Solving Esthetic Dilemmas for Provisional Restorations: Part I
Have you ever made a maxillary anterior provisional bridge and the pontic was not acceptable from an esthetic perspective?
The provisional pontic frequently appears lower in value compared to the abutment teeth. This is true whether the provisional is made of bisacryl or PMMA materials.
There are two reasons this occurs:
- The provisional material thickness is significantly different between the units of the bridge. The material is relatively thin on the abutment teeth and thick for the pontic.
- There is provisional cement used on the abutment tooth, which is typically opaque and high in value (bright).
The combination of thin, provisional material and high-value cement make the appearance of the final cemented bridge abutment higher in value and more opaque relative to the pontic, which has no cement and thicker material.
If this problem occurs, follow these simple steps to achieve the desired esthetic outcome.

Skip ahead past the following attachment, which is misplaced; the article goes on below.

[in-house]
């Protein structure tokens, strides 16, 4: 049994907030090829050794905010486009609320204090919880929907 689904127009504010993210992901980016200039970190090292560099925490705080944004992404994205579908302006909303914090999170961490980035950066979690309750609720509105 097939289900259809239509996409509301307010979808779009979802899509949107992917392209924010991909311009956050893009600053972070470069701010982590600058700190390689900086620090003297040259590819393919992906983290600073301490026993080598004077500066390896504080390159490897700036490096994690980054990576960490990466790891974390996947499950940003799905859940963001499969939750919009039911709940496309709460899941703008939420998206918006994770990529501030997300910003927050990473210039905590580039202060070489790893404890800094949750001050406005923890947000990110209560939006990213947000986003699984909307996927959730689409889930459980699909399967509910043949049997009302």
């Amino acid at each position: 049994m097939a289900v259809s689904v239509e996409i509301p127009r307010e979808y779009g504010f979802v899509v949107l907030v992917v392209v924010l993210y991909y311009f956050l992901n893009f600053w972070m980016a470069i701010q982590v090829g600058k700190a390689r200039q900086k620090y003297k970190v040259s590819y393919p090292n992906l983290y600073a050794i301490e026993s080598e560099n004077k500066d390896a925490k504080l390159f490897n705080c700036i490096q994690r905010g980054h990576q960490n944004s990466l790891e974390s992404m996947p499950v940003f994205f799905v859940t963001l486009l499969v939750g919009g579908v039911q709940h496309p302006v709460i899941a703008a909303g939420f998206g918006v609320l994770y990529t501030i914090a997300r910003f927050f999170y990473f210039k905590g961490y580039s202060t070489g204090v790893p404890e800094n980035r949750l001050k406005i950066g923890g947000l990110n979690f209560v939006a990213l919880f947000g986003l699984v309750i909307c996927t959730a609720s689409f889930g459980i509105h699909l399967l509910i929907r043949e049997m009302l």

- Grind out the inside of the pontic with a carbide bur (Brasseler H390E 016 and H139EF 023).
- Access the inside through the tissue side of the pontic.
- The facial aspect of the pontic should be thinned to the same thickness of the abutment.
- Air abrade the surface with 50-micron aluminum oxide at 20-40 psi at a distance of 1.0 cm.
- Clean the surface with an air-water spray or in an ultrasonic using water.
- Apply two coats of dental adhesive, light curing only the first application.
- I use 3M Single Bond Pus or Ivoclar-Vivadent Adhese Universal.
- Place an opaque high-value composite resin into the hole that has been created. In this case, Tokuyoma Estelite Omega Bleach 1 was used.
- Trim to the desired ovate pontic design with the green rubber wheel shaper (Brasseler RW GPP) or similar.
- Polish the surface with the pink rubber polisher (Brasseler RW PPP) or similar.
By following this simple technique, you will find there is a significant improvement in the esthetic match of all units in an anterior provisional bridge.
(Click this link to read more dentistry articles by Dr. Bob Winter.)
Bob Winter, D.D.S., Spear Faculty and Contributing Author